Over 500,000 people visited Farnam Street last month to expand their knowledge and improve their thinking. Work smarter, not harder with our free weekly newsletter that's full of time-tested knowledge you can add to your mental toolbox.

Tupperware parties are back…

Big Brands are eager to reconnect with consumers after losing ground to private labels over the last few years. Increasingly, they are turning to in-person social networks to sell their wares.

While companies such as Kraft, P&G, and Kimberly-Clark (KMB) continue to pour money into TV and Web advertising, they're mindful that consumers are programmed to “resist the sales push,” says Ronald C. Goodstein, a marketing professor at Georgetown University. “The advantage of word-of-mouth is if I'm giving you a personal recommendation because we're friends, you don't counterargue that.” The downside, he says, is that partygoers may find brand-sponsored fetes a turn-off and wonder if their friends have sold out for the sake of some coupons and freebies.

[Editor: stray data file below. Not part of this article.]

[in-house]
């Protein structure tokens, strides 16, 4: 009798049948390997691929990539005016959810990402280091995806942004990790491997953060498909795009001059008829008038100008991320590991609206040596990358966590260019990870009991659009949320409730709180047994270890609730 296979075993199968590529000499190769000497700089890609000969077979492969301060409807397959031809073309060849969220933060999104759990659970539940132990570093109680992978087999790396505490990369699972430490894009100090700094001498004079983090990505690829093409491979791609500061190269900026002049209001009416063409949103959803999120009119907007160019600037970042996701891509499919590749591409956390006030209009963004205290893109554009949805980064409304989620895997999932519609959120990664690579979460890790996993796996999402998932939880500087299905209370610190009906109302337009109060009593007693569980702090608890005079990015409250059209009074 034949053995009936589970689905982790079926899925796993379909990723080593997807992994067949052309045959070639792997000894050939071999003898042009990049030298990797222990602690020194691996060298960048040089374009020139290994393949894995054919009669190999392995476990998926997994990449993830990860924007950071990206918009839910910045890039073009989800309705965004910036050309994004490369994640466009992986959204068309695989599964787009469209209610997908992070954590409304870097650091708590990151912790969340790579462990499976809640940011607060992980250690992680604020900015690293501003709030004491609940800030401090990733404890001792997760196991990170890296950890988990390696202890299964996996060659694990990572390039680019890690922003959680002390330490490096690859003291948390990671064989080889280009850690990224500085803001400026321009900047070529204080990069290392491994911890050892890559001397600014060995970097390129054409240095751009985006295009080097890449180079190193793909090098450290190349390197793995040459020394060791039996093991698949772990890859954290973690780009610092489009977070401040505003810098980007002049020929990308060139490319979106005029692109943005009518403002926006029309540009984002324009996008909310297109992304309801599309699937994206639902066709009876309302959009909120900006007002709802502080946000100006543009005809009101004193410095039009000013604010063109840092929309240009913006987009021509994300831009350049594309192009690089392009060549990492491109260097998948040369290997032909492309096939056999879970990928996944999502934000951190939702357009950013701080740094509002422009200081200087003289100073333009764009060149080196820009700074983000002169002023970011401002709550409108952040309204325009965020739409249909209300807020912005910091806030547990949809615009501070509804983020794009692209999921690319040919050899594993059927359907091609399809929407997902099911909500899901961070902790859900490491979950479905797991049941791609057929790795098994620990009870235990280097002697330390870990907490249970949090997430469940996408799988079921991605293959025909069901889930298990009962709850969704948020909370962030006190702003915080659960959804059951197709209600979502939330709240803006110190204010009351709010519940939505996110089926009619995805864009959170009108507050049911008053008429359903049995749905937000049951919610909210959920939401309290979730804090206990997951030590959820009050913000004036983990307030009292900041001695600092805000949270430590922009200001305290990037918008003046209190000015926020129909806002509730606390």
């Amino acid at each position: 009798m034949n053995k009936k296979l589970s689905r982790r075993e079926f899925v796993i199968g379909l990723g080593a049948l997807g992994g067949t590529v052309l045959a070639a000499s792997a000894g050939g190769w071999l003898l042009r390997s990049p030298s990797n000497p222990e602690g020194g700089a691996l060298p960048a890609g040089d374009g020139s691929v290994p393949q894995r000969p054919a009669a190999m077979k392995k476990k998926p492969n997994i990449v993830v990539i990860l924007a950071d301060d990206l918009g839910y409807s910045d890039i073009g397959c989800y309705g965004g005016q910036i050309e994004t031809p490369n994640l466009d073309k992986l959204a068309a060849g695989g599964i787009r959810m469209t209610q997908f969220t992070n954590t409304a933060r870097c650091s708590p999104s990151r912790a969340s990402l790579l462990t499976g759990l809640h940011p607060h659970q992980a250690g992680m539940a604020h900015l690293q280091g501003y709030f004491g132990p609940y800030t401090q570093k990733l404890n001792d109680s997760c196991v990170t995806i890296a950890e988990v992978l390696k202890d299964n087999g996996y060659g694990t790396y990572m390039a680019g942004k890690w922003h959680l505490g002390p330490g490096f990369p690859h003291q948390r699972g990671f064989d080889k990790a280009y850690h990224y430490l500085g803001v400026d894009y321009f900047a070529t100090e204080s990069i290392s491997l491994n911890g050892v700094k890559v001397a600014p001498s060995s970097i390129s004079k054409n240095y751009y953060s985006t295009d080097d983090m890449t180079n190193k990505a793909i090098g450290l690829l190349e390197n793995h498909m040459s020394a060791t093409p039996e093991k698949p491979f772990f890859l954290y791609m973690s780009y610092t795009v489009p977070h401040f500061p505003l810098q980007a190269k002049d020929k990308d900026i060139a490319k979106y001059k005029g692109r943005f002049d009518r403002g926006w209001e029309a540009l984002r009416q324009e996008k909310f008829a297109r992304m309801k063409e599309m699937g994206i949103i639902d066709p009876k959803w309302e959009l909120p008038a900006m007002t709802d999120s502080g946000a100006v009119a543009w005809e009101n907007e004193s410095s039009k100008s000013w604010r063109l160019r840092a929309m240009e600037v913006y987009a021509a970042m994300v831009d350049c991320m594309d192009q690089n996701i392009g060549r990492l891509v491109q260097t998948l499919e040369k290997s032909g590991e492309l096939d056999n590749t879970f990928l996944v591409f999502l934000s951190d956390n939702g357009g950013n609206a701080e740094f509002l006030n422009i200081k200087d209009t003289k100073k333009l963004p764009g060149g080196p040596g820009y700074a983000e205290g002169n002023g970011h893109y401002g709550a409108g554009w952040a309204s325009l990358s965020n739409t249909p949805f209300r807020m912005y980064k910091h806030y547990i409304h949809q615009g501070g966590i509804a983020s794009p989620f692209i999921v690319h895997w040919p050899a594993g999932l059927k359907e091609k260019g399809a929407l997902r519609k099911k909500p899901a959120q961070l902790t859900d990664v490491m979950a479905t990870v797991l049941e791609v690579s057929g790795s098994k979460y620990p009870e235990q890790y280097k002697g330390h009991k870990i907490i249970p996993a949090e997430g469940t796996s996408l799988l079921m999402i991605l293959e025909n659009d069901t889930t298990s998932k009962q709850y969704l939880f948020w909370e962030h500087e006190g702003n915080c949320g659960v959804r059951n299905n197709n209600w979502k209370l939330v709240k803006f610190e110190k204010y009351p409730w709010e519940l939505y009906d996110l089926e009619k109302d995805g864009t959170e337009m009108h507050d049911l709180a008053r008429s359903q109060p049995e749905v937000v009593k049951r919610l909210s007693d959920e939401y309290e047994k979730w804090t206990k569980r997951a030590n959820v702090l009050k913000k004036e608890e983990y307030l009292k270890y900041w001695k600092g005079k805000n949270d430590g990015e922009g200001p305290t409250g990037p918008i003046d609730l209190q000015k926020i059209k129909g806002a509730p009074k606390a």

Although the efficacy of this kind of bottom-up, buzz marketing is difficult to measure, companies will spend an estimated $2.2 billion on word-of-mouth marketing this year in the U.S., according to researcher PQ Media. That's 43 percent more than in 2008.

Continue Reading in Business Week